by Ashley Barker
The MUSC family was
shocked on Jan. 19, 2002 when Anthony
"Tony" Pirraglia, 47, a liver transplant
coordinator and Meducare flight nurse, was
shot and killed while trying to help a car
wreck victim on Cannon Street.
a liver transplant coordinator and
Meducare flight nurse, was killed on
Jan. 19, 2002.
Pirraglia left behind a
wife, Cindy, two sons, and 11-year-old
daughter Maria. More than 10 years later,
the memory of Tony is alive and well
within Maria Pirraglia, R.N., who joined
the MUSC Meduflex nursing team in August.
"These are the same
halls that he walked. These are the same
people he interacted with," Maria said.
"When they see me, they see him too. This
is the last thing that I can really hold
on to and be able to say, 'This was my
dad. This was his life.'"
Maria found out quickly
that her father was loved by his
co-workers. She learned that his nickname
was "spicy" because he brought hot Italian
sausages to eat at work, and they both
shared the same smirk.
"When I'm concentrating
or when someone says something really
funny, I get this look on my face," she
said. "It's kind of hard to describe, but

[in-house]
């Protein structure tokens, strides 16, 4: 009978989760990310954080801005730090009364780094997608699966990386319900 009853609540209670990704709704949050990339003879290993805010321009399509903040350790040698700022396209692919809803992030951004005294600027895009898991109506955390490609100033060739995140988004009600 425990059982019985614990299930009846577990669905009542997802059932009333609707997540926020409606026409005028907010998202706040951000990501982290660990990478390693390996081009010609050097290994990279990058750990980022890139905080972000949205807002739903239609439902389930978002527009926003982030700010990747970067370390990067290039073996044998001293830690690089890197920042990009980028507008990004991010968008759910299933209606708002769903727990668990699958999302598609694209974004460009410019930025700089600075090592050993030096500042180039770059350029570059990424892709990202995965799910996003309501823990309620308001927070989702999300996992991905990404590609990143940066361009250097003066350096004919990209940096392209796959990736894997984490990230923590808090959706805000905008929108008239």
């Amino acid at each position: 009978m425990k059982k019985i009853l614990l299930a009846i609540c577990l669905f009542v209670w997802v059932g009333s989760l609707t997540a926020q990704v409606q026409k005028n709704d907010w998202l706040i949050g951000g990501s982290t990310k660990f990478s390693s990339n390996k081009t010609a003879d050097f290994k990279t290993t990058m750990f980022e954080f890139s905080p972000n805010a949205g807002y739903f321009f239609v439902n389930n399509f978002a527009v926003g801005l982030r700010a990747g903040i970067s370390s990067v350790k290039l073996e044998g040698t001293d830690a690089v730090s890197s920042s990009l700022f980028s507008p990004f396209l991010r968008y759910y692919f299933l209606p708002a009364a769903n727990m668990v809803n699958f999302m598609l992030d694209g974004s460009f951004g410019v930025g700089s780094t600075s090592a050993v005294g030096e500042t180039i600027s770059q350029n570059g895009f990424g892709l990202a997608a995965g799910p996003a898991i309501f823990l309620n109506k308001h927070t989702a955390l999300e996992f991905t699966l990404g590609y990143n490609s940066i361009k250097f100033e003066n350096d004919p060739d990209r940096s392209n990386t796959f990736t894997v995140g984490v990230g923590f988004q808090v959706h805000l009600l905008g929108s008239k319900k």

people are like 'Oh my God, you look just
like your father.'"
Although it is hard for
Maria to remember everything about her
dad, she remembers clearly that he carried
himself well and was creative, often
coming up with nicknames for everyone in
"He was my dad. He was
a very tall, confident person," she said.
"As an Italian, he had the trademark thick
hair and prominent eyebrows. But they
didn't deter people from loving who he
was: a family man first, nurse second."
Becoming a nurse was not an easy
conclusion for the 22-year-old.
"I had envisioned for
myself to be the starving artist of the
family, writing and playing the piano,"
Maria said. When he died, she said she
felt like someone should follow in his
footsteps. So after some soul searching
that's exactly what she did.
She graduated from the
University of South Carolina Upstate with
a bachelor's degree in nursing and focused
her job search on MUSC.
"I live, eat, sleep,
breathe nursing. I just love it," she
said. "I feel like I walk among geniuses
at this hospital."
With her father always
in mind, Maria still plans on setting her
own path. She dreams of going to graduate
school and is hoping to become a midwife.
As an adult now, Maria often wishes that
she could pick her father's brain for
advice on types of medications and
symptoms for a particular diagnosis, but
especially for tips on her upcoming
Now that I'm planning
my own wedding, I've asked my mom a lot of
questions about their wedding," she said.
"They got married in 1974. The
generational differences are pretty neat
to see. "
Maria said she's
"terrified" of walking down the aisle,
something that typically happens with the
father by the bride's side.
But she said her older
brothers will be there in his place.
"I haven't asked them
yet, but they'll be carrying me," she said
with a laugh.
Someone else who will
play a pivotal role in the wedding will be